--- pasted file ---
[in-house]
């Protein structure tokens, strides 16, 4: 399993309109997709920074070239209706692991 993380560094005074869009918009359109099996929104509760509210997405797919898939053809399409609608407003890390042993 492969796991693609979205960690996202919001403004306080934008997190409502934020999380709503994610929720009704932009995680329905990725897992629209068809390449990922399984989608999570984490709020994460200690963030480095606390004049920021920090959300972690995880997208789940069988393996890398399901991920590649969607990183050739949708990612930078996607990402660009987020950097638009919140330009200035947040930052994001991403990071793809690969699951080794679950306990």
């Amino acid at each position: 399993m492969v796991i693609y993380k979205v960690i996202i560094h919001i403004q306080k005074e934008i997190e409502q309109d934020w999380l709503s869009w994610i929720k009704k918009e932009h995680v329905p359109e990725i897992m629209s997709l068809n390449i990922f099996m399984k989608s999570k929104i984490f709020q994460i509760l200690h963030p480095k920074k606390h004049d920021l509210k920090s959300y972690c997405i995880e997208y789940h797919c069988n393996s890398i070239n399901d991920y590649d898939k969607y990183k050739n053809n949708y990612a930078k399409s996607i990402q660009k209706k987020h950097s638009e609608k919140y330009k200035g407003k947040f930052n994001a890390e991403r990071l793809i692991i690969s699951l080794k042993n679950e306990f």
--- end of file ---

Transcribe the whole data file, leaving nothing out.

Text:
[in-house]
């Protein structure tokens, strides 16, 4: 399993309109997709920074070239209706692991 993380560094005074869009918009359109099996929104509760509210997405797919898939053809399409609608407003890390042993 492969796991693609979205960690996202919001403004306080934008997190409502934020999380709503994610929720009704932009995680329905990725897992629209068809390449990922399984989608999570984490709020994460200690963030480095606390004049920021920090959300972690995880997208789940069988393996890398399901991920590649969607990183050739949708990612930078996607990402660009987020950097638009919140330009200035947040930052994001991403990071793809690969699951080794679950306990």
């Amino acid at each position: 399993m492969v796991i693609y993380k979205v960690i996202i560094h919001i403004q306080k005074e934008i997190e409502q309109d934020w999380l709503s869009w994610i929720k009704k918009e932009h995680v329905p359109e990725i897992m629209s997709l068809n390449i990922f099996m399984k989608s999570k929104i984490f709020q994460i509760l200690h963030p480095k920074k606390h004049d920021l509210k920090s959300y972690c997405i995880e997208y789940h797919c069988n393996s890398i070239n399901d991920y590649d898939k969607y990183k050739n053809n949708y990612a930078k399409s996607i990402q660009k209706k987020h950097s638009e609608k919140y330009k200035g407003k947040f930052n994001a890390e991403r990071l793809i692991i690969s699951l080794k042993n679950e306990f």